SAGINAW, Mich. – A find of dioxin at the bottom of the Saginaw River could be the highest level of such contamination ever discovered in the nation's rivers and lakes, according to a federal scientist involved in cleanup efforts downstream from a Dow Chemical Co. plant.
A crew testing the Saginaw and Tittabawassee rivers discovered the sample, which measured 1.6 million parts of dioxin per trillion of water, The Saginaw News and The Detroit News reported last week. That level is about 20 times higher than any other find recorded in the EPA archives.
"There may be more surprises out there," said Milton Clark, a health and science expert for the U.S. Environmental Protection Agency. "I'd be surprised if there's not more surprises out there."
State guidelines require corrective action on contamination above 1,000 parts per trillion.
Dioxins are toxic byproducts of the manufacture of chlorine-based products, and some have been linked to cancer and other health problems.
Michigan health officials were worried enough about last week's announcement that they extended a fish consumption advisory already in effect for the Tittabawassee River — a Saginaw River tributary that winds through Dow's plant in Midland — to include the entire Saginaw River and a portion of Lake Huron's Saginaw Bay, where both rivers' water ends up.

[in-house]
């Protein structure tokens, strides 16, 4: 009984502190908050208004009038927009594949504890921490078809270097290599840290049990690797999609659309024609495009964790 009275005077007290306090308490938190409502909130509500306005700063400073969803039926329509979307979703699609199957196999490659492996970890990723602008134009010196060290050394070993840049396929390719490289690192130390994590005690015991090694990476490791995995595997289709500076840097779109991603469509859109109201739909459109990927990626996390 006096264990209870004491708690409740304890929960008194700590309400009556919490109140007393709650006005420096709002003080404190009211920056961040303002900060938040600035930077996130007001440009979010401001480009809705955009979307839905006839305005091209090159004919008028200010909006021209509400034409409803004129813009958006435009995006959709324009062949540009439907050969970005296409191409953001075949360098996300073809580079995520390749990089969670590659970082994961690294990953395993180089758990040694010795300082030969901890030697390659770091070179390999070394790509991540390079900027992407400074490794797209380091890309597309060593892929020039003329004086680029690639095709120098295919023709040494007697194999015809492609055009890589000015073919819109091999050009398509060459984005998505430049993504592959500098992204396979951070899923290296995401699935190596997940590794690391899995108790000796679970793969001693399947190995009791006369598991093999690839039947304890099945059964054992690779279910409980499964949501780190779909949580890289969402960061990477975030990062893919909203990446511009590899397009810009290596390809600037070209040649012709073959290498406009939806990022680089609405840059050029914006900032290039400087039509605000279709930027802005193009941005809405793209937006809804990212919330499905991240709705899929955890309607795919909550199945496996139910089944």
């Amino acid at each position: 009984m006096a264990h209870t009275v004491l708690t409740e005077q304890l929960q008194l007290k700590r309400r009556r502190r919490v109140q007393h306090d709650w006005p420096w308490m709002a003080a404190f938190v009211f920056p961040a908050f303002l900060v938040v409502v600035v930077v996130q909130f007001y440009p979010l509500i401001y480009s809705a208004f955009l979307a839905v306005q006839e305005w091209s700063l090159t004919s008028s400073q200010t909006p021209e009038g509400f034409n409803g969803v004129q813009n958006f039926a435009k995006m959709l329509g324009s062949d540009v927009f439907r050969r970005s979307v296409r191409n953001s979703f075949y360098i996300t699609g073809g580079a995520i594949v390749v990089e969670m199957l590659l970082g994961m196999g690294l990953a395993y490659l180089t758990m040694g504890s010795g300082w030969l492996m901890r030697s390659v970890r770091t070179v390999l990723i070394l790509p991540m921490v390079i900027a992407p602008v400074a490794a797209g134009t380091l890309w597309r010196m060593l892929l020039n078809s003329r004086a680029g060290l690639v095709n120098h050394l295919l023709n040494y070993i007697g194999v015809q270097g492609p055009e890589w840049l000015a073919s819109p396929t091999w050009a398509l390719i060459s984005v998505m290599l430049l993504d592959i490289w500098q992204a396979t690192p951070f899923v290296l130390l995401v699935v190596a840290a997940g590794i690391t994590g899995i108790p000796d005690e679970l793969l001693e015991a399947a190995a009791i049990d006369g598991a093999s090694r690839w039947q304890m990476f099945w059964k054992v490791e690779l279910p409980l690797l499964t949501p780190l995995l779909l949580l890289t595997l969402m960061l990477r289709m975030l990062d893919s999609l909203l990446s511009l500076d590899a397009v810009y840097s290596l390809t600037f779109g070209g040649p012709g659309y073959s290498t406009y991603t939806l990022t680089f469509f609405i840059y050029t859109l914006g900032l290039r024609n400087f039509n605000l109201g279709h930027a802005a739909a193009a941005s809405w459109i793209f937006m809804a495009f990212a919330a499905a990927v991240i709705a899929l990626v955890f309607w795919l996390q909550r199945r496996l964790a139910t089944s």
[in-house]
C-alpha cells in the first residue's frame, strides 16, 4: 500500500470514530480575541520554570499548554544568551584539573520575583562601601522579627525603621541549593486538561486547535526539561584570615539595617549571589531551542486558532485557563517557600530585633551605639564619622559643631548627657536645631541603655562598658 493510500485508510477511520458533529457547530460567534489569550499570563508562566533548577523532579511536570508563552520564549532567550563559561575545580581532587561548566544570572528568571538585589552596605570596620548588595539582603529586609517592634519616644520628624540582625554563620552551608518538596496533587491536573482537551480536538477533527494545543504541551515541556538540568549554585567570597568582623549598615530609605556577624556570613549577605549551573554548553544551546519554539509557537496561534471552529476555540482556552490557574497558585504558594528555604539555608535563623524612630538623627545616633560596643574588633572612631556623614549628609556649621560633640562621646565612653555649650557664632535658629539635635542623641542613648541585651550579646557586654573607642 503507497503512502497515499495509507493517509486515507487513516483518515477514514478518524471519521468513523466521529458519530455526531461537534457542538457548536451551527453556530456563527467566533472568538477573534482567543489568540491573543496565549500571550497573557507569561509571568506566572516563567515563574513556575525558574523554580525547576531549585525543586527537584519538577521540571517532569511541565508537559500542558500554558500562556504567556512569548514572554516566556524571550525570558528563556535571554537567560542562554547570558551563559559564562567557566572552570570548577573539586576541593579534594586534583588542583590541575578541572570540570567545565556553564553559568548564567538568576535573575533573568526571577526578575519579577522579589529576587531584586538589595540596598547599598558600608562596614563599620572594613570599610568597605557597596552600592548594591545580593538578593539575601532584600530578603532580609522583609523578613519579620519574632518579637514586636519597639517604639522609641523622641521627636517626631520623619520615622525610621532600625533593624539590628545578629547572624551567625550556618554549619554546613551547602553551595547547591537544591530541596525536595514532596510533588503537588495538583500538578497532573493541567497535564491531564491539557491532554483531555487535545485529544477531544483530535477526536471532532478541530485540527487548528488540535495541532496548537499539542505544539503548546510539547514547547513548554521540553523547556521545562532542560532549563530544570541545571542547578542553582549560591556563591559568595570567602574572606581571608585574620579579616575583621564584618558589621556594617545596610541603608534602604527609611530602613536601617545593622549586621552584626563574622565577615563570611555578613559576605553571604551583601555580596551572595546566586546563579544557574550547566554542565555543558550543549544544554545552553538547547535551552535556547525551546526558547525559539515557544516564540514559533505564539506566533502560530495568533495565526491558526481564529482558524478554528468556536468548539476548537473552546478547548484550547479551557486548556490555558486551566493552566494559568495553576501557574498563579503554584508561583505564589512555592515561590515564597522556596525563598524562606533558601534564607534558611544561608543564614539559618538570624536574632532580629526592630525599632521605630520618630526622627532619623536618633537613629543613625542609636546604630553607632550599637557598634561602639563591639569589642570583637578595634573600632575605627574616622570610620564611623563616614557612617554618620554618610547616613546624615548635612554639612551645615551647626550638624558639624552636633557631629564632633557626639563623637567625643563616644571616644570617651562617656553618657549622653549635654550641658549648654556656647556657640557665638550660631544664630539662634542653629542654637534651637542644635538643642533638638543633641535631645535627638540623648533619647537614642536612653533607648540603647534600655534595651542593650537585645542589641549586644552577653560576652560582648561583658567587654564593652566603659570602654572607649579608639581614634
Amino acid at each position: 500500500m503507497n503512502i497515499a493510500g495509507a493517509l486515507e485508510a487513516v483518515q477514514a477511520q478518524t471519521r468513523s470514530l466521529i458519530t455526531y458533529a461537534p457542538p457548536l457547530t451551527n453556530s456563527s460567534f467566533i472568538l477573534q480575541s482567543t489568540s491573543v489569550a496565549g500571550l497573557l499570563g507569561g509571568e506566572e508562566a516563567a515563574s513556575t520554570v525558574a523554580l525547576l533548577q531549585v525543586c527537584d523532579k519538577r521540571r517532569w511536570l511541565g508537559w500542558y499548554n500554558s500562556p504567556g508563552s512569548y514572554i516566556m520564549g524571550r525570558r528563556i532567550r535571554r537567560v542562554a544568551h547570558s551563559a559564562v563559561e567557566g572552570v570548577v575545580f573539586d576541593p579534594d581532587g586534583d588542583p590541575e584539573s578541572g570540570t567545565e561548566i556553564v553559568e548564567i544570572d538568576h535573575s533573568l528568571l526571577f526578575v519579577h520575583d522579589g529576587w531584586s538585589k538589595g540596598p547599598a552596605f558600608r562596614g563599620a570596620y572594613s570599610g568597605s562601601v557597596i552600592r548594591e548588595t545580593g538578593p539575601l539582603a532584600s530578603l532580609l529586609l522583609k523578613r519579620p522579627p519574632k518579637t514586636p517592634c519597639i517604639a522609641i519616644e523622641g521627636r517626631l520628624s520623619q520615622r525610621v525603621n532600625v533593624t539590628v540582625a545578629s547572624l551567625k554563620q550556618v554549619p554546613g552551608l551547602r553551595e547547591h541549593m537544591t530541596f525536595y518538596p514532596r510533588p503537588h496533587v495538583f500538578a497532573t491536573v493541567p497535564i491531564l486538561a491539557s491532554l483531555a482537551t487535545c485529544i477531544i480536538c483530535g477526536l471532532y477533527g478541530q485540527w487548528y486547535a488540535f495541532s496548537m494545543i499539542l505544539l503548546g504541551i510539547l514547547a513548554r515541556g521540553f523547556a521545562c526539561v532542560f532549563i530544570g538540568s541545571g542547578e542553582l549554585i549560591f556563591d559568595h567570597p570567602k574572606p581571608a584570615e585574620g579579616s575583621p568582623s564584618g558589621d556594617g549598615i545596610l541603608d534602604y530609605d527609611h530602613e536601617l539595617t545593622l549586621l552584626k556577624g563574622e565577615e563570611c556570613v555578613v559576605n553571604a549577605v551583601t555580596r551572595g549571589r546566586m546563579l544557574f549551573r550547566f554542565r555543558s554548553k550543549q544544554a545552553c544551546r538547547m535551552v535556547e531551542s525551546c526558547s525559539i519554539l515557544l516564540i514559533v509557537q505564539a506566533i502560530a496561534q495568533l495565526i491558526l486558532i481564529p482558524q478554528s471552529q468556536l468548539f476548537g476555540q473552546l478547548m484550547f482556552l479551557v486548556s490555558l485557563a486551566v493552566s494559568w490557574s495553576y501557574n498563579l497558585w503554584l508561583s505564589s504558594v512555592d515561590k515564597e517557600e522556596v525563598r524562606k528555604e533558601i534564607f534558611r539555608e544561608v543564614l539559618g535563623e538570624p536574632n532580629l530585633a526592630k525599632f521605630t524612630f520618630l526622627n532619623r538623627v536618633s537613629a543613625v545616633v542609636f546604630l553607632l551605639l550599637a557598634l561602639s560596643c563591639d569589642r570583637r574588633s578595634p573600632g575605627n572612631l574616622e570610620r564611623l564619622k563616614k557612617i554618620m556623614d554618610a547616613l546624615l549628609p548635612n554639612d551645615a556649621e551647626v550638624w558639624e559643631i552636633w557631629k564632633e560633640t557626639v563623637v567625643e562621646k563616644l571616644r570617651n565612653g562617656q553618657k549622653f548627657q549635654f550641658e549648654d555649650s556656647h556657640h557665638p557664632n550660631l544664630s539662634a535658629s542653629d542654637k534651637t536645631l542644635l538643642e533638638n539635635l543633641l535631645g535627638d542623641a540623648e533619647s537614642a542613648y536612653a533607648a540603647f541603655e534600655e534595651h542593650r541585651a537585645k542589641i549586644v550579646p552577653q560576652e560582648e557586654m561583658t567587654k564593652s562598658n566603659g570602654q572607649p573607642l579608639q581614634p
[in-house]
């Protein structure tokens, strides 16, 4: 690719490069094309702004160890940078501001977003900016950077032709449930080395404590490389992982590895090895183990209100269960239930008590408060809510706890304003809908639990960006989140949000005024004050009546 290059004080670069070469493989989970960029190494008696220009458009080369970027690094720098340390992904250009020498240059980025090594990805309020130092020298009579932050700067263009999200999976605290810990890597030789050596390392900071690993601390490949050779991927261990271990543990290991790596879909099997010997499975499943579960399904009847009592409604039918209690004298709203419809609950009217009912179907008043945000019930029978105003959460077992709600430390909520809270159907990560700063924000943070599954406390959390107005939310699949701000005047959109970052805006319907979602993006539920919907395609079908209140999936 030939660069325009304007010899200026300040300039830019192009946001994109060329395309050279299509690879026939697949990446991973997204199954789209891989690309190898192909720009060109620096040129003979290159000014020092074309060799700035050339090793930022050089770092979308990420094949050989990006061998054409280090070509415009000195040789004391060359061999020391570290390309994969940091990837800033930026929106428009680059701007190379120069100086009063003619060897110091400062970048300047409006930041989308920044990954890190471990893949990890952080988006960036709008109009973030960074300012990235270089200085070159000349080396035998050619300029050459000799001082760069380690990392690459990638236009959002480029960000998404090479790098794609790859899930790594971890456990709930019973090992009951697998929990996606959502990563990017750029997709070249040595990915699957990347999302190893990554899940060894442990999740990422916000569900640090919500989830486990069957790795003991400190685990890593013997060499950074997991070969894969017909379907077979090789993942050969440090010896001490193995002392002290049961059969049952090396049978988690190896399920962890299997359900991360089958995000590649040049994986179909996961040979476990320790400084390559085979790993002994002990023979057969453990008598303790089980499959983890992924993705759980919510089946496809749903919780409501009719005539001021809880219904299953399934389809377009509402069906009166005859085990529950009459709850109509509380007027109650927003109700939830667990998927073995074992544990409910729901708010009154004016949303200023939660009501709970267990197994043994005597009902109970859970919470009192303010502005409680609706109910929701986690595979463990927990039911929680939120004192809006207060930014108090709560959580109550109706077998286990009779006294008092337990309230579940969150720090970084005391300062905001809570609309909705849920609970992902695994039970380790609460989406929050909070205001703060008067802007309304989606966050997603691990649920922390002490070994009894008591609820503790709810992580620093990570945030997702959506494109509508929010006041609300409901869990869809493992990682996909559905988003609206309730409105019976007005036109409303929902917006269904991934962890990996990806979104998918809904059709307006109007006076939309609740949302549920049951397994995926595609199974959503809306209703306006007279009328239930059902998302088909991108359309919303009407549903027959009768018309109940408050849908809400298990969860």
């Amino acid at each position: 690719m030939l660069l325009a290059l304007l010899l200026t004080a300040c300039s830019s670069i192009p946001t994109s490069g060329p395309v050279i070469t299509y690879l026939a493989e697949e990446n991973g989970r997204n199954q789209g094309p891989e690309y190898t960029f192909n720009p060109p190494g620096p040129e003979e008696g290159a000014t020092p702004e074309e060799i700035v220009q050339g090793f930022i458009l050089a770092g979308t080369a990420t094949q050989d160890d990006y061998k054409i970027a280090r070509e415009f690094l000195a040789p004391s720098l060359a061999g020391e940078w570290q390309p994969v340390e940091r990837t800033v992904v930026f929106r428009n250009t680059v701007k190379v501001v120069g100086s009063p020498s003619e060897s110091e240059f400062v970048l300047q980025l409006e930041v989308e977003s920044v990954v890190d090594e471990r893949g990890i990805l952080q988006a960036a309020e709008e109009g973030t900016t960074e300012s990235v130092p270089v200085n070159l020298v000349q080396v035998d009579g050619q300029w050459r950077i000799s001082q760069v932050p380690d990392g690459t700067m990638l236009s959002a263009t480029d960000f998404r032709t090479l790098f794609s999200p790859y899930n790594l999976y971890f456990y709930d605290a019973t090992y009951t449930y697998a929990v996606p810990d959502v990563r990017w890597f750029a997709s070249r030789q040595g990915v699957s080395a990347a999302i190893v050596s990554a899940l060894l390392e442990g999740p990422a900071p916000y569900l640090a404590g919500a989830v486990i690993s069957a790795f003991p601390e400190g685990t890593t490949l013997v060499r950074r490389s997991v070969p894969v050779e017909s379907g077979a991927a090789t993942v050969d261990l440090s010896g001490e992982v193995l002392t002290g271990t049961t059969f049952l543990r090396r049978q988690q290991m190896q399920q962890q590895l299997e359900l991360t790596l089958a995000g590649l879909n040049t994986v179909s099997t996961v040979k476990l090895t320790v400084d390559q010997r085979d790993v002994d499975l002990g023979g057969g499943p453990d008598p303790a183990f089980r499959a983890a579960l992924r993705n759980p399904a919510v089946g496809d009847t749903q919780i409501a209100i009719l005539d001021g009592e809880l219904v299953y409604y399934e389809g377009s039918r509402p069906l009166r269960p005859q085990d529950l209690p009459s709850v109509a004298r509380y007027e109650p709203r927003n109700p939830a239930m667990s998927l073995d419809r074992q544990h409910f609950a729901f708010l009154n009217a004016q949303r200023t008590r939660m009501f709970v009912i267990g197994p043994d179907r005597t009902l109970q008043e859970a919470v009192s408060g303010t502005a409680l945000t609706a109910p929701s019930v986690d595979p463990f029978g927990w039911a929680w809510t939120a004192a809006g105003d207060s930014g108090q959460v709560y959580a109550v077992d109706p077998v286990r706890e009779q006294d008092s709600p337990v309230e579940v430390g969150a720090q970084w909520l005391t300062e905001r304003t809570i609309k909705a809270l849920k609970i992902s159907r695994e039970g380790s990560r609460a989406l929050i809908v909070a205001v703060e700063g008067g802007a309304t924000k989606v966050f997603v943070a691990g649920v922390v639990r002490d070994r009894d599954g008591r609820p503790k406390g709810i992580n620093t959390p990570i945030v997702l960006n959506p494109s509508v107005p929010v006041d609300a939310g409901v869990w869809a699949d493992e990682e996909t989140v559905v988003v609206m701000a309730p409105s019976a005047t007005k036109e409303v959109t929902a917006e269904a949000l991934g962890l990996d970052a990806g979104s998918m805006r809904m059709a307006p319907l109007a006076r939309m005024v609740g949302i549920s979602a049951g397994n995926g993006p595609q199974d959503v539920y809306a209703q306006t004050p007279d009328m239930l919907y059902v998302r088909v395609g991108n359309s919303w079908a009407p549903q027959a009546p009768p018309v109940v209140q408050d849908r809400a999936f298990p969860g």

Dow is removing three dioxin concentrations along a six-mile stretch of the Tittabawassee. The company plans to remove the latest find, Dow spokesman John C. Musser said.
"We don't believe there's any imminent or significant human health or environmental threat," Musser said.
The Michigan Department of Community Health advisory warns against eating carp, catfish and white bass — fish that feed near the riverbed where contaminants are buried. It also alerts women of childbearing age and children against eating certain types of other fish.